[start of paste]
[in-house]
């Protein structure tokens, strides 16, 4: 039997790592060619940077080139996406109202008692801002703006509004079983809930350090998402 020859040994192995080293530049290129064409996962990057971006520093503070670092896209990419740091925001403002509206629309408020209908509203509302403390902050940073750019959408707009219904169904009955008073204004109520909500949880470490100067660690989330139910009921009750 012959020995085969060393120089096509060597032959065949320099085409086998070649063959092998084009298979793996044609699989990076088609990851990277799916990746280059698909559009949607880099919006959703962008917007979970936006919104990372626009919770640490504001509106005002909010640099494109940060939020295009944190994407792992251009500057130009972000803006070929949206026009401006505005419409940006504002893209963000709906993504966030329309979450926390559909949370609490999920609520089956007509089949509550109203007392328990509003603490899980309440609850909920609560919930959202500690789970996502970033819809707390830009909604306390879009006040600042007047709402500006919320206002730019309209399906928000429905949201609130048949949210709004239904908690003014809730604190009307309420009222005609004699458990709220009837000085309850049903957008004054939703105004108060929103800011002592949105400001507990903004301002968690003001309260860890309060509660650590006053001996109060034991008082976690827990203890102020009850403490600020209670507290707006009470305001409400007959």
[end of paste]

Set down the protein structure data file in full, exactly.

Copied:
[in-house]
């Protein structure tokens, strides 16, 4: 039997790592060619940077080139996406109202008692801002703006509004079983809930350090998402 020859040994192995080293530049290129064409996962990057971006520093503070670092896209990419740091925001403002509206629309408020209908509203509302403390902050940073750019959408707009219904169904009955008073204004109520909500949880470490100067660690989330139910009921009750 012959020995085969060393120089096509060597032959065949320099085409086998070649063959092998084009298979793996044609699989990076088609990851990277799916990746280059698909559009949607880099919006959703962008917007979970936006919104990372626009919770640490504001509106005002909010640099494109940060939020295009944190994407792992251009500057130009972000803006070929949206026009401006505005419409940006504002893209963000709906993504966030329309979450926390559909949370609490999920609520089956007509089949509550109203007392328990509003603490899980309440609850909920609560919930959202500690789970996502970033819809707390830009909604306390879009006040600042007047709402500006919320206002730019309209399906928000429905949201609130048949949210709004239904908690003014809730604190009307309420009222005609004699458990709220009837000085309850049903957008004054939703105004108060929103800011002592949105400001507990903004301002968690003001309260860890309060509660650590006053001996109060034991008082976690827990203890102020009850403490600020209670507290707006009470305001409400007959």